What is French Polishing / Shellac and How Does it Work?

French Polishing is a technique used to protect and bring out the natural beauty in wood. The material used to do this is called shellac.

What is Shellac?

Shellac comes from a resin secreted by the Lac beetle (which lives in trees in India and Thailand) to form its cocoon. The colour of the shellac varies according to the species of tree the beetle lives on, and ranges from a deep garnet through orange to pale yellow.

This resin is dried and then made into a solution in alcohol - this is liquid shellac. Shellac was confined to the Far East until traders introduced it to Europe in the 1700s; however it wasn't until the 18th century that the technique of using shellac was refined by the French - hence 'French Polishing'.

Furniture from the Georgian and Regency era - and most certainly Victorian furniture - will have been French Polished or sealed with a shellac.

View before and after shots of furniture restoration.

Why Use Shellac?

Two reasons: protection and appearance. Wood furniture needs to be protected against conditions such as humidity, sunlight and everyday wear and tear such as water marks. Shellac also enhances the appearance of the timber.

The rich colour and distinctive figuring of the grain in the wood is brought to life, leaving the wood with a beautiful lustre and sheen. Shellac can also be used to change the colour of the timber, hide blemishes or repairs to damaged surfaces and dramatically improve the appearance of a plain piece of furniture or wooden fixture such as a staircase or wardrobe.

Although shellac is less durable than a modern lacquered finish, unlike lacquers it can be efficiently repaired and restored.

What is actually involved in French Polishing?

The polish is applied as a liquid mixture by either a polish mop (made from bear or squirrel hair) or by a pad/polish rubber made up of wadding wrapped in cotton.

Once spread over a surface, the polish forms a thin, solid coating. The changeover from a liquid that is relatively easy to apply to a tough, well-adhering film, is accomplished by the liquid portion (solvent) evaporating, leaving behind its solid component (resin) as a thin film coating the wood.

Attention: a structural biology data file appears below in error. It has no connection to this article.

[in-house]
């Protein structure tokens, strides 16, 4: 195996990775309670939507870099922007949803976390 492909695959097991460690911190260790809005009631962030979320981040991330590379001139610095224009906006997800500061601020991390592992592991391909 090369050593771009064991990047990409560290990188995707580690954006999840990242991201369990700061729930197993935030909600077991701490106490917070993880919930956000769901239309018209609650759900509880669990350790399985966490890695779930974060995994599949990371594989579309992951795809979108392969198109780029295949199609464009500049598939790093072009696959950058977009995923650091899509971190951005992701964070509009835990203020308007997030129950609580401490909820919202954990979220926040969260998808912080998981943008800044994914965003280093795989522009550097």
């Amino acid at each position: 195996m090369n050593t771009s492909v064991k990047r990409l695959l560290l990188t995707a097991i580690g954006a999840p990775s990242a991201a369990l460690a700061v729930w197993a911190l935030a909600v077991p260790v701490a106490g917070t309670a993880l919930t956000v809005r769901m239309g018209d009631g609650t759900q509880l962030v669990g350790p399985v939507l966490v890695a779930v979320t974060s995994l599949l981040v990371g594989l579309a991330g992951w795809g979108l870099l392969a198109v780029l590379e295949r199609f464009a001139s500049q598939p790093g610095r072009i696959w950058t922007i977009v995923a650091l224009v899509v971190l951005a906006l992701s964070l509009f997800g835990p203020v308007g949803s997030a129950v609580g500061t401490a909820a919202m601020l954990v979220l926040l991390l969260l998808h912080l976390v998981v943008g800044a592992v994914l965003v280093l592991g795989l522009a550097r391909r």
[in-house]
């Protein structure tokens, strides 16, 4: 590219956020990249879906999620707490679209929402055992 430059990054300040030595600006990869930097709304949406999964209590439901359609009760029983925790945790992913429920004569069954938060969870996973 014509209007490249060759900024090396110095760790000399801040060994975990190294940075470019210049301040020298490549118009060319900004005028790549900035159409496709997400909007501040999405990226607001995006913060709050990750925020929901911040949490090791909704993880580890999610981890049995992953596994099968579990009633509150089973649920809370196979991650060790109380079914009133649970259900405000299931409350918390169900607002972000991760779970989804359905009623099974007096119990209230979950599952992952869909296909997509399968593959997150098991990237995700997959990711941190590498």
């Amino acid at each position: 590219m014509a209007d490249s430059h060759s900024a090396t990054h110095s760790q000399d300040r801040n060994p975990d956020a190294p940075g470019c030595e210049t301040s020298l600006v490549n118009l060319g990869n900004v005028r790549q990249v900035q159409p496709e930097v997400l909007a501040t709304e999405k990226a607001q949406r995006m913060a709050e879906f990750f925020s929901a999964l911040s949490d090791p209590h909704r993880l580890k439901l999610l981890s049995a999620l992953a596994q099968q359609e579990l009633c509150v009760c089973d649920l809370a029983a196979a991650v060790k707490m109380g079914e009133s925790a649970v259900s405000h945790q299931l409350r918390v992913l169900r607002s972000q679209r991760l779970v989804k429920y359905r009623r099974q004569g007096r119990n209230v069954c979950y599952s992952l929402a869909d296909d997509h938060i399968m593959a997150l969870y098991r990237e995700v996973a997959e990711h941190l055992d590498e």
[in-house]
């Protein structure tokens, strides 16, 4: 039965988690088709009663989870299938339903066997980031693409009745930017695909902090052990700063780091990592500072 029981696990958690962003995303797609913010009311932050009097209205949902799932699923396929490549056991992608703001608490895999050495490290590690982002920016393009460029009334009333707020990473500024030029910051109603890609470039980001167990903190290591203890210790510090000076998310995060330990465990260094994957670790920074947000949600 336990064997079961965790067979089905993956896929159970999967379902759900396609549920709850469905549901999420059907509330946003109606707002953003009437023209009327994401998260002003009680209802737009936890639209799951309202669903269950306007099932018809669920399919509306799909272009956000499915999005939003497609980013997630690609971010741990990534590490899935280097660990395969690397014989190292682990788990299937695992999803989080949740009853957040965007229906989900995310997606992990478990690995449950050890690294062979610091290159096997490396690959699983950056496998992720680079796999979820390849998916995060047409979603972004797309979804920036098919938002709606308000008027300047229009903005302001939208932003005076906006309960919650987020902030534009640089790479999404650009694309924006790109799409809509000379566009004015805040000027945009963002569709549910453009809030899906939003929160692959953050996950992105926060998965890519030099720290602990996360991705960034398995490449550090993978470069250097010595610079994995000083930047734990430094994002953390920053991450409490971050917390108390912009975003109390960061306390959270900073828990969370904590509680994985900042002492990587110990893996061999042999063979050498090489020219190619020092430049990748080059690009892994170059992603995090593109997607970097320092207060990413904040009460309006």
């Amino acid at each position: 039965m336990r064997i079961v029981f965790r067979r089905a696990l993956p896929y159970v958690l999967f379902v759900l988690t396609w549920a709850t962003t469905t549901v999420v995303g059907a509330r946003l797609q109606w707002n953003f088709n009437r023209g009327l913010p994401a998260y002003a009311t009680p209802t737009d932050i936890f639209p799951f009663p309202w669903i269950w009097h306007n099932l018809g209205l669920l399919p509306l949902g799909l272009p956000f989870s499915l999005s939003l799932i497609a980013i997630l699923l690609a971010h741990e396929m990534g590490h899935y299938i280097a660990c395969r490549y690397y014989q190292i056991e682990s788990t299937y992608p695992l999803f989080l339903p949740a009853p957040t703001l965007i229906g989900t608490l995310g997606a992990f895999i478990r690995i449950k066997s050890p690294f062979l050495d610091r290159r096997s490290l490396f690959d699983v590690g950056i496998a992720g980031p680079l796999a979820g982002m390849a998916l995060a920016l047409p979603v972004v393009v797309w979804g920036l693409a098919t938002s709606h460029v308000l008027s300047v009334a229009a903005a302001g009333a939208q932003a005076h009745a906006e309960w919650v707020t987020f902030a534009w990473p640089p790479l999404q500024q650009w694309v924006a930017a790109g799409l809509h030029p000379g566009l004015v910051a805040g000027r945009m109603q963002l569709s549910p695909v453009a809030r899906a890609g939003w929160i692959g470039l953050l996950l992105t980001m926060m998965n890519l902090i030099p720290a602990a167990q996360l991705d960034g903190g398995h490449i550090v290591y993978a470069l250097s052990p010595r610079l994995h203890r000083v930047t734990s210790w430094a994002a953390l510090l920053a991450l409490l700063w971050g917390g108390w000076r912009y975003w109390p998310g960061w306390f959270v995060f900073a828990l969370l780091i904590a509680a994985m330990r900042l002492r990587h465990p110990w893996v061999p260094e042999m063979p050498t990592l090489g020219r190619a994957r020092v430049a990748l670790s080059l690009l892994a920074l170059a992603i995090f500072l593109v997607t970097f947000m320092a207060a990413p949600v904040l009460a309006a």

The French Polisher applies the initial coats by polish mop in the direction of the grain. The surface is then sanded down using a very fine abrasive paper to ensure it remains smooth, and to prepare for application with the polish rubber. The polish rubber is moved across the surface in the direction of the grain, starting with small light figure of eight movements, from the centre outwards. The stroke shape and pressure is gradually increased as the rubber applies the shellac to the surface.

This process is repeated many times. As every new (and extremely thin) coat of shellac is applied, its alcohol solvent melts the uppermost part of the hardened film already on the wood. This makes for excellent bonding between coats.

The goal is to achieve layer on layer of shellac, filling in all the wood's pores so that a thin, perflectly flat film covers the entire surface of the piece.

What Woods Respond Best to French Polishing?

Dark, fine-grained woods such as Mahogany, Walnut and Rosewood benefit the most from French Polishing. Not all wood types require such a lengthy process for finishing. Oak, for example, (which is a rustic and coarse grained timber) is best left unfilled. Pine and Teak prefer a low lustre finish, which is achieved using waxes and oils.

Is It Worth It?

After decades' work in the trade, using the same methods utilised by craftsmen hundreds of years ago, French Polishing still continues to impress. To see before and after shots of our work just click one of the links below.

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